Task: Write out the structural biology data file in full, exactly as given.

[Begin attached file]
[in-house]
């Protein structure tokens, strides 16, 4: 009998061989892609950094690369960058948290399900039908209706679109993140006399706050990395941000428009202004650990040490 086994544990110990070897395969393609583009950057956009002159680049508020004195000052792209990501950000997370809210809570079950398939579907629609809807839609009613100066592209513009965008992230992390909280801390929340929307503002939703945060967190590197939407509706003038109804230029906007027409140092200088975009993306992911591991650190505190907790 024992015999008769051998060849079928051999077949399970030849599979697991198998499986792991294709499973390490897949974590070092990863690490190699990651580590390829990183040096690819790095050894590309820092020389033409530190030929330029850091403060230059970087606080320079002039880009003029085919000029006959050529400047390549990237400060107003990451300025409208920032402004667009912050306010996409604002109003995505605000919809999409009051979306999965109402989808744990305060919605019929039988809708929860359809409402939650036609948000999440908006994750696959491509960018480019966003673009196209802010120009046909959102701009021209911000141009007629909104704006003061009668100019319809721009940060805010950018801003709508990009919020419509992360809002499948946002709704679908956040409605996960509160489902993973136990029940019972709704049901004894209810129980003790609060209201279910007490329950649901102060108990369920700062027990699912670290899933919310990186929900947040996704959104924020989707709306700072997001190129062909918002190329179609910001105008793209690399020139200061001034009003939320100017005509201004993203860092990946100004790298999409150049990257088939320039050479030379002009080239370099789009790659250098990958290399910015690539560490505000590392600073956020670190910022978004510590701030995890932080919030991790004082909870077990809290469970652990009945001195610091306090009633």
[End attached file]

[in-house]
């Protein structure tokens, strides 16, 4: 009998061989892609950094690369960058948290399900039908209706679109993140006399706050990395941000428009202004650990040490 086994544990110990070897395969393609583009950057956009002159680049508020004195000052792209990501950000997370809210809570079950398939579907629609809807839609009613100066592209513009965008992230992390909280801390929340929307503002939703945060967190590197939407509706003038109804230029906007027409140092200088975009993306992911591991650190505190907790 024992015999008769051998060849079928051999077949399970030849599979697991198998499986792991294709499973390490897949974590070092990863690490190699990651580590390829990183040096690819790095050894590309820092020389033409530190030929330029850091403060230059970087606080320079002039880009003029085919000029006959050529400047390549990237400060107003990451300025409208920032402004667009912050306010996409604002109003995505605000919809999409009051979306999965109402989808744990305060919605019929039988809708929860359809409402939650036609948000999440908006994750696959491509960018480019966003673009196209802010120009046909959102701009021209911000141009007629909104704006003061009668100019319809721009940060805010950018801003709508990009919020419509992360809002499948946002709704679908956040409605996960509160489902993973136990029940019972709704049901004894209810129980003790609060209201279910007490329950649901102060108990369920700062027990699912670290899933919310990186929900947040996704959104924020989707709306700072997001190129062909918002190329179609910001105008793209690399020139200061001034009003939320100017005509201004993203860092990946100004790298999409150049990257088939320039050479030379002009080239370099789009790659250098990958290399910015690539560490505000590392600073956020670190910022978004510590701030995890932080919030991790004082909870077990809290469970652990009945001195610091306090009633």